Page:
Lincoln Memorial vandalism spurs fundraising campaign

Yahoo News
FILE - This July 26, 2013 file photo shows National Park Service workers cleaning the Lincoln Memorial in Washington, after someone splattered green paint on the statue of the 16th president and the floor area. National Park Service officials say three areas of the Lincoln Memorial statue still show faint signs of green staining after a vandal splattered green paint at the site last week. (AP Photo/J. Scott Applewhite, File)
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National Park Service workers clean the Lincoln Memorial in Washington on July 26, 2013, after someone splattered green paint on the statue. (J. Scott Applewhite, AP)

Some people saw red after seeing green paint splattered on the Lincoln Memorial, so they took action.

#RespectLincoln is a social media campaign hoping to raise money to help restore the famed monument in Washington.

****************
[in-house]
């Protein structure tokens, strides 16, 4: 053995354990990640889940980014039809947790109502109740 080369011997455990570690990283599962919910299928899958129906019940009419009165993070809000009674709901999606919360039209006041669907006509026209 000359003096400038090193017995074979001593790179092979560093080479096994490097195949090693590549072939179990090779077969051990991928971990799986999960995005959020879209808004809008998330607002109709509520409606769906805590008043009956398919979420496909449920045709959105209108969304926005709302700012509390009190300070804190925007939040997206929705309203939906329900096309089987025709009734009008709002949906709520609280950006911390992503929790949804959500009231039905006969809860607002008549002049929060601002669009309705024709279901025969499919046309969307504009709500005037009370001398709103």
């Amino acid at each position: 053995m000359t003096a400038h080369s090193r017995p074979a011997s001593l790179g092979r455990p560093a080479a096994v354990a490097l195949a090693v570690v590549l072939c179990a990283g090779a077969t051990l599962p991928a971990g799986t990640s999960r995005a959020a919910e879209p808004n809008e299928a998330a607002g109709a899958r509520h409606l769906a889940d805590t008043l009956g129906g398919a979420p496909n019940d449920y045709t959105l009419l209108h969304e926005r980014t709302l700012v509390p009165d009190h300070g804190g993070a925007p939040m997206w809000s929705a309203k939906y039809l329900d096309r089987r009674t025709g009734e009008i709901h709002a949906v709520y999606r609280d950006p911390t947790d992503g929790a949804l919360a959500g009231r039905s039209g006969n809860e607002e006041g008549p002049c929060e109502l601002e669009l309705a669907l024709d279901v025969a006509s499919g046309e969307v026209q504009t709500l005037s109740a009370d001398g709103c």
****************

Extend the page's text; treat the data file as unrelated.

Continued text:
Created by the National Park Foundation and D.C. TV station WUSA9, the campaign (#respectlincoln on Twitter) asks people to post a picture on Twitter with a $5 bill to show you “#RespectLincoln.”

Donors can text the word PARKS to 90999 or log on to the National Park Foundation website to donate $5 or more.

So far, the campaign seems to be catching on, and WUSA9 has been adding the pictures to its website.

The fundraising effort, which started last Friday, has raised $2,000.

Early on July 26, green paint was found splattered on the Lincoln Memorial. Paint vandalism was also found this past week at the Washington National Cathedral.

The Associated Press reports that a woman was “arrested Monday and charged with defacing the cathedral. Authorities believe Jiamei Tian, 58, was responsible for all the incidents.”

Some traces of green stains on the Lincoln Memorial still remain as the cleanup of the iconic monument continues.

“It is heartbreaking when one of our national parks, like the Lincoln Memorial, is vandalized," Neil Mulholland, president and CEO of the National Park Foundation, said in a statement emailed to Yahoo News. “These national treasures belong to all of us — and together, we can restore, protect and safeguard these treasured places, so future generations get the chance to experience them too.”

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